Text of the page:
Perils of ‘managing’ conflicts


SAYING ‘YES’ is a good habit. Unless said once too often and to forces with conflicting interests.

“I thought my mandate was to resolve conflicts, but I came to know it was to manage conflicts,” said former Indian bureaucrat K Padmanabhaiah at the Institute for Defence Studies and Analyses in New Delhi in 2008.

That observation cost Padmanabhaiah his job as New Delhi’s interlocutor for the Naga peace process while the Ministry of Home Affairs had a change of guard. But conflicts remained in the realm of management.

The MHA had over a week back consented to National Socialist Council of Nagaland (Isak-Muivah) general secretary Thuingaleng Muivah’s wish to visit ancestral village Somdal in Manipur’s Ukhrul district. Muivah accordingly planned his visit on May 3.

NSCN-IM is a Naga outfit seeking a sovereign unified homeland for Nagas. And Manipur and Nagaland are adjoining but not-so-neighbourly northeast Indian states.

To many in Nagaland, where the bulk of Muivah’s outfit is based since ceasefire in July 1997, it was a septuagenarian revolutionary’s yearning to reconnect with his roots after 40 years. There was nothing sinister in it; besides, the ceasefire has been holding for almost 13 years now.

But Manipur – Chief Minister Okram Ibobi Singh, to be precise – saw beyond the simplicity of this wish. It saw in Muivah’s proposed visit the NSCN-IM’s design to reclaim the hills of Manipur for Greater Nagalim, and a potential communal tension between the Meiteis (they dominate Manipur’s plains) and Tangkhuls inhabiting the hills around.

Muivah and the bulk of NSCN-IM leaders and soldiers belong to the Tangkhul community whose territory, historically, was outside the hills that became Nagaland in 1963.

Singh had technical reasons to stop Muivah from entering Manipur. The 1997 ceasefire between New Delhi and NSCN-IM is not applicable to Manipur, where Muivah is still a fugitive, wanted for several ‘crimes’.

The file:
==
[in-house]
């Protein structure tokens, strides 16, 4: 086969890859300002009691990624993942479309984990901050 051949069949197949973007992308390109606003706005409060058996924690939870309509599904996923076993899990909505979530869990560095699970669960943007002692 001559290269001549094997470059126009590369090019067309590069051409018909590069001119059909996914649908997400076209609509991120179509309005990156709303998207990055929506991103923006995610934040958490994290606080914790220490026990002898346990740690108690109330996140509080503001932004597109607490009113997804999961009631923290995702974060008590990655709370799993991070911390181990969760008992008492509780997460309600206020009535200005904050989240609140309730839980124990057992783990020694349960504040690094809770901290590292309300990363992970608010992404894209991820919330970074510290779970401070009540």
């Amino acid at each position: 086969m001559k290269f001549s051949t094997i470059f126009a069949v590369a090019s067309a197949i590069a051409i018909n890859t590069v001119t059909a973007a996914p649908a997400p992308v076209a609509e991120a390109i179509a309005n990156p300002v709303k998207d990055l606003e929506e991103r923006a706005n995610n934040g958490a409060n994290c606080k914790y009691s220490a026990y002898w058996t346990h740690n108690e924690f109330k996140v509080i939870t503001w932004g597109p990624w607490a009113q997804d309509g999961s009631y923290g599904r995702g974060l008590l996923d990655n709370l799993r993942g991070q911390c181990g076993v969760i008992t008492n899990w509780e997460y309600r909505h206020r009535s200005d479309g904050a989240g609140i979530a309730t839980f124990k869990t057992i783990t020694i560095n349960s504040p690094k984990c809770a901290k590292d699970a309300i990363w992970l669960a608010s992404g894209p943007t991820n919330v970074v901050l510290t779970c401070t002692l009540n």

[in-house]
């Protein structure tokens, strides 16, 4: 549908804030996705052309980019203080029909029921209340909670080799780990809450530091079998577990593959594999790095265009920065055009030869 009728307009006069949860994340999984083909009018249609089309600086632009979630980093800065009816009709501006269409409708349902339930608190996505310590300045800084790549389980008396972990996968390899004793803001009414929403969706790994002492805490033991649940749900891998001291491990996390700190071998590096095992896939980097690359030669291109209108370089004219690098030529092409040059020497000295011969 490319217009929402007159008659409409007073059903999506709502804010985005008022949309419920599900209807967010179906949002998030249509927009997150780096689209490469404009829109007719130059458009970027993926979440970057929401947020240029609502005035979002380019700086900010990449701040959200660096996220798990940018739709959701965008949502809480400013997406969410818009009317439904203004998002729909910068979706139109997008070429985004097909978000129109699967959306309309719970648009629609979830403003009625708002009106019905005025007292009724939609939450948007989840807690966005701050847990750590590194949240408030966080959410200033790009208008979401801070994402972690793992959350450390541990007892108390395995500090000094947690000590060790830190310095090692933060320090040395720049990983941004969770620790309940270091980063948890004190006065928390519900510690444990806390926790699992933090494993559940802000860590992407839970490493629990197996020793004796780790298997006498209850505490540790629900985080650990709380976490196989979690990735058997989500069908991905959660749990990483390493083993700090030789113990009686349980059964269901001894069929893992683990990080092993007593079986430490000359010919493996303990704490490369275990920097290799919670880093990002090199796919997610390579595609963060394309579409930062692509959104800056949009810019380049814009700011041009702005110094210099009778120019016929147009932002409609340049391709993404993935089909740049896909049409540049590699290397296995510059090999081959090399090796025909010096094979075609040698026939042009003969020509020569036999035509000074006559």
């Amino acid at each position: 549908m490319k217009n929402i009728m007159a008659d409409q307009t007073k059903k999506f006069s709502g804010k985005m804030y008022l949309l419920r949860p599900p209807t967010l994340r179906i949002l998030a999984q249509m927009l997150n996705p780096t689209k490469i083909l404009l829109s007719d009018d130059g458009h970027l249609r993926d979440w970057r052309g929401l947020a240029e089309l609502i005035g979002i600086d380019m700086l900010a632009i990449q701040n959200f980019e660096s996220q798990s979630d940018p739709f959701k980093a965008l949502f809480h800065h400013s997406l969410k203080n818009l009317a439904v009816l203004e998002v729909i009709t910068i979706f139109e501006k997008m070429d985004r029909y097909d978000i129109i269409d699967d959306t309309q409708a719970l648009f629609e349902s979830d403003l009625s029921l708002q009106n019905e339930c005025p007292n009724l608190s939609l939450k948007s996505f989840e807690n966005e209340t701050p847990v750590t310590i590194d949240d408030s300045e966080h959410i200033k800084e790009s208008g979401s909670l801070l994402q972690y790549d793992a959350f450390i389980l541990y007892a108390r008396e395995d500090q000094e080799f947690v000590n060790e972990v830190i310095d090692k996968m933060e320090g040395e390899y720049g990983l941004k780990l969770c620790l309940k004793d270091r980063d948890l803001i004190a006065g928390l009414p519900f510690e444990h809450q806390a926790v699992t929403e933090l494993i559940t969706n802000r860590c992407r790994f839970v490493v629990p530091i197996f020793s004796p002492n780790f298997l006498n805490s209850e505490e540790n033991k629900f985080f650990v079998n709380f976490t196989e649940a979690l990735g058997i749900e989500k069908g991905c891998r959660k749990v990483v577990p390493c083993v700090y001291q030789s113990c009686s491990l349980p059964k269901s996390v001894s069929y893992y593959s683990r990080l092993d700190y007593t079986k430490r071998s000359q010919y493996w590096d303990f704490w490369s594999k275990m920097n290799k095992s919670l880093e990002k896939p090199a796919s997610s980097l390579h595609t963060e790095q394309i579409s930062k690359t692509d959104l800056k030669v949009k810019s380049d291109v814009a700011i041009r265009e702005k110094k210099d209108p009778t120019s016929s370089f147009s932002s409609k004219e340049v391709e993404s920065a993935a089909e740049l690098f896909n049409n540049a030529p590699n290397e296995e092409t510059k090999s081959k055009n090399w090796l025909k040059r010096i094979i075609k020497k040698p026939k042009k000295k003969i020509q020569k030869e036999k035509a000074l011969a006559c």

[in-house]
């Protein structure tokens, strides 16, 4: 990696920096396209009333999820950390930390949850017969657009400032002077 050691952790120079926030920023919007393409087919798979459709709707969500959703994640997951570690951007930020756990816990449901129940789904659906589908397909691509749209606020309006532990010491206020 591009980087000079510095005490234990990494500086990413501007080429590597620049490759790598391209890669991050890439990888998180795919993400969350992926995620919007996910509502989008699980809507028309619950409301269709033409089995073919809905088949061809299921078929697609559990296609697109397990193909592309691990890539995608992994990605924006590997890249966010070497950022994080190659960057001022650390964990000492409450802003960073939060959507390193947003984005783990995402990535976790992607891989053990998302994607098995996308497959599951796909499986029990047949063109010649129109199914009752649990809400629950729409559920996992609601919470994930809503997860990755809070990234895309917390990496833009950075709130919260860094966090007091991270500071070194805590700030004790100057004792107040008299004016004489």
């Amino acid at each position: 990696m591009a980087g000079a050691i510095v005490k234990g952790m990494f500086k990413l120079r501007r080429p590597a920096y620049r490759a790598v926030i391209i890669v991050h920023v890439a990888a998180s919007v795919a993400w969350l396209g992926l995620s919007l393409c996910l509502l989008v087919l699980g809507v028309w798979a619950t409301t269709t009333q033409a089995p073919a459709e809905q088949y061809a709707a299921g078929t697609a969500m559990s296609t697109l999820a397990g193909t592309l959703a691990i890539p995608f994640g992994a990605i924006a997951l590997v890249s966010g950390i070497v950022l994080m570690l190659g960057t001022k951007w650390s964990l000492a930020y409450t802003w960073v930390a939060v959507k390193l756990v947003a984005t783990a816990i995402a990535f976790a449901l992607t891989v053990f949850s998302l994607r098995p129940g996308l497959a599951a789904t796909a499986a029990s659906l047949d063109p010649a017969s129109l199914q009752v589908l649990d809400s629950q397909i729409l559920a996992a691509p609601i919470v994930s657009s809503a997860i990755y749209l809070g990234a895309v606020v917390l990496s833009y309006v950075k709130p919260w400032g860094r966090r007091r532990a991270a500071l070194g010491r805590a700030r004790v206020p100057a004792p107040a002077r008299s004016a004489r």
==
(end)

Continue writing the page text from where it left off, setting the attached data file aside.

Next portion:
A string of violence marked the Naga-inhabited hills of Manipur after Ibobi Singh had the entry points blocked and fortified to stop Muivah from entering. This – and a note from the Indian Prime Minister’s Office – made Muivah to defer his homecoming, perhaps without any timeframe.

The standoff between Muivah and Singh has had dailies in Nagaland and Manipur going off the tangent, some fanning sentiments against each other. A few said the Manipur CM could have handled the situation better. Others said Muivah inadvertently threw a lifeline to Singh. The latter was facing flak at home and from New Delhi for failing on the law and order front and for scams including a Rs 244 contract to a fake firm to clean Loktak Lake, the world’s only floating wildlife preserve 40 km from capital Imphal.

But, as Guwahati-based expert on conflict studies Nonigopal Mahanta says, the main problem lies in New Delhi’s reluctance to say ‘no’ to either Muivah or Singh. “Resorting to Kautilyan statecraft vis-à-vis Nagaland and Manipur is dicey. The MHA could very well have said no to Muivah instead of advising him to defer his visit by 10 days, seven days or whatever. And it could have asked Singh to not be confrontationist,” he said.

From New Delhi’s point of view, though, biding time is the kind of neutrality that avoids robbing Peter to pay Paul. A decision for Nagaland’s benefit could be Manipur’s loss or vice versa, eventually leading to more separatist movements. And indecision would, at worst, knock off a few people belonging to communities without the numerical strength to matter politically.

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About rahconteur

A mid-career journalist who's worked horizontally across India - from Arunachal Pradesh to Gujarat
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